email@example.com wrote: > Solving the Factoring Problem > > > Consider a relation between two integer factorizations: > > f_1 f_2 = k + g_1 g_2 > > and a solution with four unknowns w, x, y and z, as they are determined > by four linear equations: > > L_1(w,x,y,z) = f_1 > L_2(w,x,y,z) = f_2 > L_3(w,x,y,z) = g_1 > L_4(w,x,y,z) = g_2 > > What I have found is that remarkably you can use only two linear > equations and k itself to find > g_1 and g_2, through a process I call surrogate factorization.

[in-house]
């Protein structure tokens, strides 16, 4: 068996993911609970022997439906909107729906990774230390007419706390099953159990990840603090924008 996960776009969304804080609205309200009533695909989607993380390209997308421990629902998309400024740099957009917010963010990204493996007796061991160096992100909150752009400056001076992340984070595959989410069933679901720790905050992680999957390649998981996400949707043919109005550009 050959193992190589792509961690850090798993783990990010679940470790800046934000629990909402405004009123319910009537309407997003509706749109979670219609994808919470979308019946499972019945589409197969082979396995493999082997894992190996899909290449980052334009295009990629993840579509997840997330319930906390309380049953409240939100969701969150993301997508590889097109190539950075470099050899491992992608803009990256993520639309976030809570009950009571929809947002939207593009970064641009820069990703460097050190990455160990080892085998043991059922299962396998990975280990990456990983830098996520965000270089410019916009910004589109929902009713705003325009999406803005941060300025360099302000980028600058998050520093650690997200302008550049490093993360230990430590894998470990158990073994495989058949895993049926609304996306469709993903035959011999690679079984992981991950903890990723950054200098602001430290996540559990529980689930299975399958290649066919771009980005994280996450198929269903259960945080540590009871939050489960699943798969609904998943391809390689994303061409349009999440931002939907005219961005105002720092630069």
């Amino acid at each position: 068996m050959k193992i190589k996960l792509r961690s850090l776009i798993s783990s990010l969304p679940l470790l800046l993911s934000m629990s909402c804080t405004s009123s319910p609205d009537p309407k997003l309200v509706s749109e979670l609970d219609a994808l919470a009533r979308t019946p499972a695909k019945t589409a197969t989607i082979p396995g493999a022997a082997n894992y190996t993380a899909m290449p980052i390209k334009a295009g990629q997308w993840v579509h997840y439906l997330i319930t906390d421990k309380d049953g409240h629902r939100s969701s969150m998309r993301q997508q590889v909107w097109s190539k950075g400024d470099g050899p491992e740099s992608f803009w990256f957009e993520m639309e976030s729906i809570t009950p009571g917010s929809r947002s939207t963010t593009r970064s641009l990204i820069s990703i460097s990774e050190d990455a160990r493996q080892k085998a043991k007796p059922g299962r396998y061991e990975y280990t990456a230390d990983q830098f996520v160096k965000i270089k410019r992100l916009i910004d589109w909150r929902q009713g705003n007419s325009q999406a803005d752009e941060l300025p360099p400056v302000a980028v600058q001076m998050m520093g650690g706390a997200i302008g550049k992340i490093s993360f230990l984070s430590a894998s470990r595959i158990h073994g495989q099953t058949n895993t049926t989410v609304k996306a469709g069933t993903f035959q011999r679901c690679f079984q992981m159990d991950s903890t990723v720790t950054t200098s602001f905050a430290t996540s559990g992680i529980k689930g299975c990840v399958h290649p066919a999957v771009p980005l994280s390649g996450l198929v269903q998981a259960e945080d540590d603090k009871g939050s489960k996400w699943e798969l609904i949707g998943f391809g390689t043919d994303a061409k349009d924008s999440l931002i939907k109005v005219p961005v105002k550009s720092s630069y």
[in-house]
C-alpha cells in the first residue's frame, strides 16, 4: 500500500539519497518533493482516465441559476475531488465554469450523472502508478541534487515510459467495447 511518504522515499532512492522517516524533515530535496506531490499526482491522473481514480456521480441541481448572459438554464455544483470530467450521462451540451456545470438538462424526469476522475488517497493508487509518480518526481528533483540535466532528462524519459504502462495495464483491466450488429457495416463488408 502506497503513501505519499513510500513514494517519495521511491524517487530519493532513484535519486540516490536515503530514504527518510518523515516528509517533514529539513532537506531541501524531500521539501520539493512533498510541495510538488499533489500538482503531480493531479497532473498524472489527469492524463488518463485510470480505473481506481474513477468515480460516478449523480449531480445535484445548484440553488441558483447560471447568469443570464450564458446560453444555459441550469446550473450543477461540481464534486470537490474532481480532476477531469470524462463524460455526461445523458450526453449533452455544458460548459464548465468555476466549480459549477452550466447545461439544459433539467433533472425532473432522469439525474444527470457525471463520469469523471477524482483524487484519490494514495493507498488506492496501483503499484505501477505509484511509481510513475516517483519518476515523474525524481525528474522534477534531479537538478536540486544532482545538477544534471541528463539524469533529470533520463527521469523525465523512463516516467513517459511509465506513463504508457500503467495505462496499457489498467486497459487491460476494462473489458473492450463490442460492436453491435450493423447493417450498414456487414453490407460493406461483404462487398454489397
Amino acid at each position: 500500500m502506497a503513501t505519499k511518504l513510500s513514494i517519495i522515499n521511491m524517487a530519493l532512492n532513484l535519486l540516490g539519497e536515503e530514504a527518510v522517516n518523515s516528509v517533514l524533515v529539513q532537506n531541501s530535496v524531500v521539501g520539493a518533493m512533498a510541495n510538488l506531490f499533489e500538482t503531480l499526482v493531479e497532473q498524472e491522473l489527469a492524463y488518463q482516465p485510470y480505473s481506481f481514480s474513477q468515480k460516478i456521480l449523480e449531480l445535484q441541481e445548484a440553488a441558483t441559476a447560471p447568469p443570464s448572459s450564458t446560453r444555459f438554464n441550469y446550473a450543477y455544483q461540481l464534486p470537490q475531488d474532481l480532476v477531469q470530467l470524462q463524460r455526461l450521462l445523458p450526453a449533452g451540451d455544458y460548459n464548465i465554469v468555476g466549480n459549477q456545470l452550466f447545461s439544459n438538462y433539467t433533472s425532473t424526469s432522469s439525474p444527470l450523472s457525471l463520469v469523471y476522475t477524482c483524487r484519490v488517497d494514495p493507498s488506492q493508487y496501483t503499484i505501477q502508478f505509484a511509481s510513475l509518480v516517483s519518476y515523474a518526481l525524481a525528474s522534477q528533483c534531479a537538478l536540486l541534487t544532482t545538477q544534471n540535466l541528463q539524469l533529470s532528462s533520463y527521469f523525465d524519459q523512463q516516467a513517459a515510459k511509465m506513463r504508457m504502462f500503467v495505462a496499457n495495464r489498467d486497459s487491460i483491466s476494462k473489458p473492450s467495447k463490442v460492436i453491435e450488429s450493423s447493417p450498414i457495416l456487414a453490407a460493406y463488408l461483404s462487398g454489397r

Indeed you can (subject to the corrections below), but as a factoring algorithm it sucks big time. Remember, to be of any worth whatsoever, a factoring algorithm must not only work, but it must be efficient. Yours is worse than trial division. > > More specifically I use the system of equations > > > (w + x - 2z)(w + 3x + 2y + 2z) = k + (w + x + y + z)(3w + x - y - 3z) > > where > > > k = 2x^2 + 2xy + y^2 - 2w^2 - z^2 - 2xz > > as then I can use > > > w + x - 2z = f_1 > > w + 3x + 2y + 2z = f_2 > > > to find > > x = (f_2 - f_1 - 2y - 4z)/2, w = (3f_1 - f_2 + 2y + 8z)/2 > > and with > > f_1 f_2 = T+k > > where T = (w + x + y + z)(3w + x - y - 3z) > > I have that > > 9(2y + 10z + 5f_1 - f_2)^2 = (18z + 6f_1 - 2f_2)^2 - 18T - 54k + > 45f_2^2 - 99f_1^2 > > (But it's a tedious calculation where it's easy to make a mistake. > Note that k, x and w above have been carefully verified and I tried my > best with the calc, but may have gotten it wrong.